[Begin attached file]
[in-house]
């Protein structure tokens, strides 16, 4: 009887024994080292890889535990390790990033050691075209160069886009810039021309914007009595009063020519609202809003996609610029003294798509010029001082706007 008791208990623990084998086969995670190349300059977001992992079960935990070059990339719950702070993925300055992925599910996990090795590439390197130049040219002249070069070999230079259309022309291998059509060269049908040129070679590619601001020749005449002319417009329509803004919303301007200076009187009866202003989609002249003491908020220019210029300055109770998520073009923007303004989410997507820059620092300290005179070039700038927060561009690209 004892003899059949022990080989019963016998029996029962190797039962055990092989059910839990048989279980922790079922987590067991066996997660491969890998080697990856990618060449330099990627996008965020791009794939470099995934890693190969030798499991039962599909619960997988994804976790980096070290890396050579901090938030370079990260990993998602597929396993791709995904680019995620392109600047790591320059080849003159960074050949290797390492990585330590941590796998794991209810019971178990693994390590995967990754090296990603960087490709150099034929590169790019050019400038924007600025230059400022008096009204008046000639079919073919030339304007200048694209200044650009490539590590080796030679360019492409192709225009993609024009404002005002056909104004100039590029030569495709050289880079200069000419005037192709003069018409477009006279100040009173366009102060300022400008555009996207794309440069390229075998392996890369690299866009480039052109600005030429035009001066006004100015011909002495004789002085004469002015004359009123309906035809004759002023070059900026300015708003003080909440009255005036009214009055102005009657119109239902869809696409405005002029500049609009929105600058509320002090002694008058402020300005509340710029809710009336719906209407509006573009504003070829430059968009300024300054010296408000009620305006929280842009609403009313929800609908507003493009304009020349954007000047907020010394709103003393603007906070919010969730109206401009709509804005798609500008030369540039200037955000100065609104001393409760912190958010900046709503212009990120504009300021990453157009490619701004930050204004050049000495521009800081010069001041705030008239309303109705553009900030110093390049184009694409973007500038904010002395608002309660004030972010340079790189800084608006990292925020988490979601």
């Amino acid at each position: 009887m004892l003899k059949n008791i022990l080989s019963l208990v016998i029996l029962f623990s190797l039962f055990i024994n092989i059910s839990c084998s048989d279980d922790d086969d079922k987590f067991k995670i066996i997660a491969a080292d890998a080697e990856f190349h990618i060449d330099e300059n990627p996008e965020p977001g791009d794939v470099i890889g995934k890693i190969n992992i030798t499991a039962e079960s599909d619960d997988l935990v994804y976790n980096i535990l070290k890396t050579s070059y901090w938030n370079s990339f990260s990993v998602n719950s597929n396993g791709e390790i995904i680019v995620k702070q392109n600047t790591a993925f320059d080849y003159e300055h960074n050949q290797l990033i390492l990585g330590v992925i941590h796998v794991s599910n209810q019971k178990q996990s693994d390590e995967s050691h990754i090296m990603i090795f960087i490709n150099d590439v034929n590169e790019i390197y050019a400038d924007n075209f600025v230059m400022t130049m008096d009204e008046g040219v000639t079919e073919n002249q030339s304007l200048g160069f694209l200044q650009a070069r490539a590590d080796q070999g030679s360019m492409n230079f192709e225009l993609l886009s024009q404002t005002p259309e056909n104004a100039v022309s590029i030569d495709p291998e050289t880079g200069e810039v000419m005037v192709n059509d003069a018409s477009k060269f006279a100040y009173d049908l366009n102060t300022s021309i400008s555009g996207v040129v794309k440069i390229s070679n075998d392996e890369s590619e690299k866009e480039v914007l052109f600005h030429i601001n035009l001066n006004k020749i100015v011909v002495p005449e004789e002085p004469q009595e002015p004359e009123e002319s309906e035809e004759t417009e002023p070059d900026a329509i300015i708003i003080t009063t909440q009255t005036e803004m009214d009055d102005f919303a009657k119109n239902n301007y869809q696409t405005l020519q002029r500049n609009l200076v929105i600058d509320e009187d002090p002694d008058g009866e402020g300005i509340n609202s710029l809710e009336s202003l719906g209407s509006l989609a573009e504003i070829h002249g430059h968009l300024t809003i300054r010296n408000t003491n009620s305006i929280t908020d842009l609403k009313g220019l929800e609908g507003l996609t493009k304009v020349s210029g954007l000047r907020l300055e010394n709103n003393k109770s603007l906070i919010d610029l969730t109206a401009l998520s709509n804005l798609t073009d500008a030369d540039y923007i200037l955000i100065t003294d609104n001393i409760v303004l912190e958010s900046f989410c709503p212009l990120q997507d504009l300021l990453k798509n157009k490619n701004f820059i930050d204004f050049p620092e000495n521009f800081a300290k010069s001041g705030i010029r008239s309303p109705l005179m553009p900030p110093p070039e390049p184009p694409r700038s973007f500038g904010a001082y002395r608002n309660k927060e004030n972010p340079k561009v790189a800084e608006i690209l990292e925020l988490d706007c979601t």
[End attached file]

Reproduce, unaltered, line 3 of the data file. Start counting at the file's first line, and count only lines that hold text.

């Amino acid at each position: 009887m004892l003899k059949n008791i022990l080989s019963l208990v016998i029996l029962f623990s190797l039962f055990i024994n092989i059910s839990c084998s048989d279980d922790d086969d079922k987590f067991k995670i066996i997660a491969a080292d890998a080697e990856f190349h990618i060449d330099e300059n990627p996008e965020p977001g791009d794939v470099i890889g995934k890693i190969n992992i030798t499991a039962e079960s599909d619960d997988l935990v994804y976790n980096i535990l070290k890396t050579s070059y901090w938030n370079s990339f990260s990993v998602n719950s597929n396993g791709e390790i995904i680019v995620k702070q392109n600047t790591a993925f320059d080849y003159e300055h960074n050949q290797l990033i390492l990585g330590v992925i941590h796998v794991s599910n209810q019971k178990q996990s693994d390590e995967s050691h990754i090296m990603i090795f960087i490709n150099d590439v034929n590169e790019i390197y050019a400038d924007n075209f600025v230059m400022t130049m008096d009204e008046g040219v000639t079919e073919n002249q030339s304007l200048g160069f694209l200044q650009a070069r490539a590590d080796q070999g030679s360019m492409n230079f192709e225009l993609l886009s024009q404002t005002p259309e056909n104004a100039v022309s590029i030569d495709p291998e050289t880079g200069e810039v000419m005037v192709n059509d003069a018409s477009k060269f006279a100040y009173d049908l366009n102060t300022s021309i400008s555009g996207v040129v794309k440069i390229s070679n075998d392996e890369s590619e690299k866009e480039v914007l052109f600005h030429i601001n035009l001066n006004k020749i100015v011909v002495p005449e004789e002085p004469q009595e002015p004359e009123e002319s309906e035809e004759t417009e002023p070059d900026a329509i300015i708003i003080t009063t909440q009255t005036e803004m009214d009055d102005f919303a009657k119109n239902n301007y869809q696409t405005l020519q002029r500049n609009l200076v929105i600058d509320e009187d002090p002694d008058g009866e402020g300005i509340n609202s710029l809710e009336s202003l719906g209407s509006l989609a573009e504003i070829h002249g430059h968009l300024t809003i300054r010296n408000t003491n009620s305006i929280t908020d842009l609403k009313g220019l929800e609908g507003l996609t493009k304009v020349s210029g954007l000047r907020l300055e010394n709103n003393k109770s603007l906070i919010d610029l969730t109206a401009l998520s709509n804005l798609t073009d500008a030369d540039y923007i200037l955000i100065t003294d609104n001393i409760v303004l912190e958010s900046f989410c709503p212009l990120q997507d504009l300021l990453k798509n157009k490619n701004f820059i930050d204004f050049p620092e000495n521009f800081a300290k010069s001041g705030i010029r008239s309303p109705l005179m553009p900030p110093p070039e390049p184009p694409r700038s973007f500038g904010a001082y002395r608002n309660k927060e004030n972010p340079k561009v790189a800084e608006i690209l990292e925020l988490d706007c979601t």